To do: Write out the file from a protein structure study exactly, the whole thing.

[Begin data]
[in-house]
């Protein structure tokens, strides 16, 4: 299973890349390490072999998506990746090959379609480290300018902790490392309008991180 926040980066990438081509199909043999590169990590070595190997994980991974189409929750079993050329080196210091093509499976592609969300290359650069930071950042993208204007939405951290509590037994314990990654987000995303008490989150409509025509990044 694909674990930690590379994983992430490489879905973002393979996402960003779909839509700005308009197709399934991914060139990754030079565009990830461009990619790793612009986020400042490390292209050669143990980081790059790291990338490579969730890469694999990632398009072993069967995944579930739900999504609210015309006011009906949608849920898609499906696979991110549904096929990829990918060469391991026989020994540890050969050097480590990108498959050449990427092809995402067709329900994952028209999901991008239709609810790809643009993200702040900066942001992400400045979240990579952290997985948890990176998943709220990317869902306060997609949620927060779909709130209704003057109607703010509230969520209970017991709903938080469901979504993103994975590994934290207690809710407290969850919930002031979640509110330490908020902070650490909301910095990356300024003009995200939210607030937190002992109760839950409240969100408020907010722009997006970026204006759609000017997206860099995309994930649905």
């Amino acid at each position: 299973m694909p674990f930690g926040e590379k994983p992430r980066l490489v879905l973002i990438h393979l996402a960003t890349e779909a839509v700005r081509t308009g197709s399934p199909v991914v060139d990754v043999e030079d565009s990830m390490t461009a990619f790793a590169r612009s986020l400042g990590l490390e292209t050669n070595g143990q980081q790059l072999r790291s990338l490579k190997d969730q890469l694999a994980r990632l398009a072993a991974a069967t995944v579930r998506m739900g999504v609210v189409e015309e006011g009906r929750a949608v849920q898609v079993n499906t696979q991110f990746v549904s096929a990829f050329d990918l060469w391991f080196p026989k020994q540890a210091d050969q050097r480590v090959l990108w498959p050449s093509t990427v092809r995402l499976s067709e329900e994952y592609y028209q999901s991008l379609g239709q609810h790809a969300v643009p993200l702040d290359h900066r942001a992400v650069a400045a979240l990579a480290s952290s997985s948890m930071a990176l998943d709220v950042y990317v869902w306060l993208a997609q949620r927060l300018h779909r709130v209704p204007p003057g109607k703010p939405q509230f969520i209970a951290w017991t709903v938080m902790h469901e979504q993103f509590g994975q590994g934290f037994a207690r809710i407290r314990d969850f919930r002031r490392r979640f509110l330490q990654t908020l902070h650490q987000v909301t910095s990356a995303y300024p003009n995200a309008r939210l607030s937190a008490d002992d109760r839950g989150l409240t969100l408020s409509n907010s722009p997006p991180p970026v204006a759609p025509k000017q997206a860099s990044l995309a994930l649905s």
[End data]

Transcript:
[in-house]
């Protein structure tokens, strides 16, 4: 299973890349390490072999998506990746090959379609480290300018902790490392309008991180 926040980066990438081509199909043999590169990590070595190997994980991974189409929750079993050329080196210091093509499976592609969300290359650069930071950042993208204007939405951290509590037994314990990654987000995303008490989150409509025509990044 694909674990930690590379994983992430490489879905973002393979996402960003779909839509700005308009197709399934991914060139990754030079565009990830461009990619790793612009986020400042490390292209050669143990980081790059790291990338490579969730890469694999990632398009072993069967995944579930739900999504609210015309006011009906949608849920898609499906696979991110549904096929990829990918060469391991026989020994540890050969050097480590990108498959050449990427092809995402067709329900994952028209999901991008239709609810790809643009993200702040900066942001992400400045979240990579952290997985948890990176998943709220990317869902306060997609949620927060779909709130209704003057109607703010509230969520209970017991709903938080469901979504993103994975590994934290207690809710407290969850919930002031979640509110330490908020902070650490909301910095990356300024003009995200939210607030937190002992109760839950409240969100408020907010722009997006970026204006759609000017997206860099995309994930649905």
């Amino acid at each position: 299973m694909p674990f930690g926040e590379k994983p992430r980066l490489v879905l973002i990438h393979l996402a960003t890349e779909a839509v700005r081509t308009g197709s399934p199909v991914v060139d990754v043999e030079d565009s990830m390490t461009a990619f790793a590169r612009s986020l400042g990590l490390e292209t050669n070595g143990q980081q790059l072999r790291s990338l490579k190997d969730q890469l694999a994980r990632l398009a072993a991974a069967t995944v579930r998506m739900g999504v609210v189409e015309e006011g009906r929750a949608v849920q898609v079993n499906t696979q991110f990746v549904s096929a990829f050329d990918l060469w391991f080196p026989k020994q540890a210091d050969q050097r480590v090959l990108w498959p050449s093509t990427v092809r995402l499976s067709e329900e994952y592609y028209q999901s991008l379609g239709q609810h790809a969300v643009p993200l702040d290359h900066r942001a992400v650069a400045a979240l990579a480290s952290s997985s948890m930071a990176l998943d709220v950042y990317v869902w306060l993208a997609q949620r927060l300018h779909r709130v209704p204007p003057g109607k703010p939405q509230f969520i209970a951290w017991t709903v938080m902790h469901e979504q993103f509590g994975q590994g934290f037994a207690r809710i407290r314990d969850f919930r002031r490392r979640f509110l330490q990654t908020l902070h650490q987000v909301t910095s990356a995303y300024p003009n995200a309008r939210l607030s937190a008490d002992d109760r839950g989150l409240t969100l408020s409509n907010s722009p997006p991180p970026v204006a759609p025509k000017q997206a860099s990044l995309a994930l649905s």